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Each Crisis is Different and all Crises Are the Same

by | September 26th, 2008 | 03:00 pm
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The global credit crisis is entering its fifteenth month. This crisis is different in its origins, but its contours are familiar to anyone who was watched such crises over the past several decades or to anyone who has studied the history of earlier crises. Those regularities include the replacement of greed by fear and the slow adjustment by policy makers as they gradually recognize that rules have to be broken.

Anna Gelpern, visiting fellow at the Peterson Institute, writes today (Friday) in The Record of Bergen-Hackensack, New Jersey:

As each crisis arrives, policy makers express ritual shock, then proceed to break every rule in the rulebook. The alternative is Unthinkable. When the worst has passed, participants renounce crisis apostasy and pledge to hold firm next time…. Crisis containment is different from crisis prevention, crisis resolution, and peacetime regulation. It may feel like chaos, but emergencies have their own regularities. Knowing that crises will return, rules will be suspended, and emergency tools will be used, should prompt a public debate over when, how, and to whose benefit. It should start before, and continue after, the emergency has passed. (read full op-ed)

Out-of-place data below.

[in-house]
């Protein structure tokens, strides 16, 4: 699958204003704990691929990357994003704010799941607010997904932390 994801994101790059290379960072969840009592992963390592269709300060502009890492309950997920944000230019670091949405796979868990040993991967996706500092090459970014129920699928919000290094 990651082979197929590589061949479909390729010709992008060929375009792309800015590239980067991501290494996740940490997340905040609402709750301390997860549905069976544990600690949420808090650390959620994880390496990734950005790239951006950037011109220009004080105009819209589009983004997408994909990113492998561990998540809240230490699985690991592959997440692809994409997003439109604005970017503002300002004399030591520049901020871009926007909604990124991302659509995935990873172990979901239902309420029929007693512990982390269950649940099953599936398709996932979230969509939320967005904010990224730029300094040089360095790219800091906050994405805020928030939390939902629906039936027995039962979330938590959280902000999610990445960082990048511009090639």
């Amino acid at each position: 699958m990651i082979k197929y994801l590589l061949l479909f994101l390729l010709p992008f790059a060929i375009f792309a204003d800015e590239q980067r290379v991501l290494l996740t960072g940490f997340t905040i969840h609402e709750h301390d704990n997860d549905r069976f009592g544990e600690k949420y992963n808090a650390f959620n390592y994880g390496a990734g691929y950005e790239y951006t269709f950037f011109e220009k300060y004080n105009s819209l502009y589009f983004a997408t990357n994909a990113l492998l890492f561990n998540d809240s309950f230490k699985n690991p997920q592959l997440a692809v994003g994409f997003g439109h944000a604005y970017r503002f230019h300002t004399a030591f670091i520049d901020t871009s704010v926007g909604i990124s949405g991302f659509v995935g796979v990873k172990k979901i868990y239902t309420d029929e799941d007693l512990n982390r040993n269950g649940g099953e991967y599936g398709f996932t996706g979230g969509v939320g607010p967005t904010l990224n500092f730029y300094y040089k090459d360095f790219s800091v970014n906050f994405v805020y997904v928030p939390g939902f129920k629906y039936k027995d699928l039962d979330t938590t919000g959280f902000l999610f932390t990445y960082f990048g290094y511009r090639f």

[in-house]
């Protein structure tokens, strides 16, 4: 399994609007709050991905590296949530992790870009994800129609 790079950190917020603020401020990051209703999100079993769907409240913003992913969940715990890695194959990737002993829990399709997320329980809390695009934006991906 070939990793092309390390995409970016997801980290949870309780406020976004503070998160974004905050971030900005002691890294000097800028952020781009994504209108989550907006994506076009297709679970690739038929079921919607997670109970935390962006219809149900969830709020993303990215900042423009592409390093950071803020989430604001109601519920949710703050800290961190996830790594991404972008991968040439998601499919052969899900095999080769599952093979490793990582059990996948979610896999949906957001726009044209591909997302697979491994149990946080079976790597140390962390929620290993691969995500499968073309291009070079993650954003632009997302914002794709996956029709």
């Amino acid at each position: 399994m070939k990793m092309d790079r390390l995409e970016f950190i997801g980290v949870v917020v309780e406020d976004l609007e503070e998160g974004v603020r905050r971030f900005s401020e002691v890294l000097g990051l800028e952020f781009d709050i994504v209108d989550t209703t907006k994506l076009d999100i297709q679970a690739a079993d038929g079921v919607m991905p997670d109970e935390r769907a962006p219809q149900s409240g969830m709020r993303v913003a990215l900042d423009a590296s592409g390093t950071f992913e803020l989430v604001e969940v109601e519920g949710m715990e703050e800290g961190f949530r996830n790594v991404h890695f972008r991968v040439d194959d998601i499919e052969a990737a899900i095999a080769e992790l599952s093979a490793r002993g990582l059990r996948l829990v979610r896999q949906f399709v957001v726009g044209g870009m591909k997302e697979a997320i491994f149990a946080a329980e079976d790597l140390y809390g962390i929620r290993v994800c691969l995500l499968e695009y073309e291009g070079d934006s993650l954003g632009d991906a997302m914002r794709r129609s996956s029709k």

So we are in a position of déjà vu (all over again), and the politicians and economists sitting comfortably on the sidelines lob criticisms at those trying to contain the crisis in the name or the tax payers, moral hazard, intellectual superiority or baser motives. In our Internet age, they are the pre-Monday morning quarterbacks who cannot be held responsible for their actions.

It may have been a mistake for Secretary Paulson to ask Congress for another almost blank check. It may have been a mistake for Chairman Bernanke to support the Paulson plan. But at this point in this crisis, the alternative of doing nothing, or debating whether there is a better way, more than likely will increase the economic costs to the country and the financial costs to the US taxpayer. That is the lesson of history as I have lived it and that Anna Gelpern describes.

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